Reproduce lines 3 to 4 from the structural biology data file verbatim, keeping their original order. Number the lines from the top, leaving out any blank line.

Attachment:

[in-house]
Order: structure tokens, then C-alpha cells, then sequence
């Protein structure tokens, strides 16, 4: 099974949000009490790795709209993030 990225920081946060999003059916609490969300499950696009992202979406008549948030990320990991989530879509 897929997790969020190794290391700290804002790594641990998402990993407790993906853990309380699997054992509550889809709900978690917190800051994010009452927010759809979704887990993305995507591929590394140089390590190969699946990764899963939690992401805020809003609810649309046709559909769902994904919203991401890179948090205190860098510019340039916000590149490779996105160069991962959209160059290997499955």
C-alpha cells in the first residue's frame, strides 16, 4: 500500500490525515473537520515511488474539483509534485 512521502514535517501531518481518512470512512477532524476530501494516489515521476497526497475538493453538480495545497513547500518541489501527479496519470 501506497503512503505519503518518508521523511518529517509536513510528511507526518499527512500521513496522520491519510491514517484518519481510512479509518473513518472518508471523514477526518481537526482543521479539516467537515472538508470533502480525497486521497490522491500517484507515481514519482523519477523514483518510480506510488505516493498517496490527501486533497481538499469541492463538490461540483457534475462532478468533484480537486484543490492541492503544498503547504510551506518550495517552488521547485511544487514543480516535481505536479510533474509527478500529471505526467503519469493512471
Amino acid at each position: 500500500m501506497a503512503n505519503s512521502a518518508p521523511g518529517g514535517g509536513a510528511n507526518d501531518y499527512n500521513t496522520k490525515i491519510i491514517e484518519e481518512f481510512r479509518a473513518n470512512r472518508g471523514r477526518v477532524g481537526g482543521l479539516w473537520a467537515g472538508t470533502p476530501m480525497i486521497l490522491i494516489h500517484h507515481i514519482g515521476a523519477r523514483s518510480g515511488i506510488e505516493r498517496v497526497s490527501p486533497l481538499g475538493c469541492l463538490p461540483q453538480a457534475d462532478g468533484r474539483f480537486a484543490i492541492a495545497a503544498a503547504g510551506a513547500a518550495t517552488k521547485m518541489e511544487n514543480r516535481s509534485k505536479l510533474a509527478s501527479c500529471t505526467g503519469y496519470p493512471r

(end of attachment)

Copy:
């Protein structure tokens, strides 16, 4: 099974949000009490790795709209993030 990225920081946060999003059916609490969300499950696009992202979406008549948030990320990991989530879509 897929997790969020190794290391700290804002790594641990998402990993407790993906853990309380699997054992509550889809709900978690917190800051994010009452927010759809979704887990993305995507591929590394140089390590190969699946990764899963939690992401805020809003609810649309046709559909769902994904919203991401890179948090205190860098510019340039916000590149490779996105160069991962959209160059290997499955």
C-alpha cells in the first residue's frame, strides 16, 4: 500500500490525515473537520515511488474539483509534485 512521502514535517501531518481518512470512512477532524476530501494516489515521476497526497475538493453538480495545497513547500518541489501527479496519470 501506497503512503505519503518518508521523511518529517509536513510528511507526518499527512500521513496522520491519510491514517484518519481510512479509518473513518472518508471523514477526518481537526482543521479539516467537515472538508470533502480525497486521497490522491500517484507515481514519482523519477523514483518510480506510488505516493498517496490527501486533497481538499469541492463538490461540483457534475462532478468533484480537486484543490492541492503544498503547504510551506518550495517552488521547485511544487514543480516535481505536479510533474509527478500529471505526467503519469493512471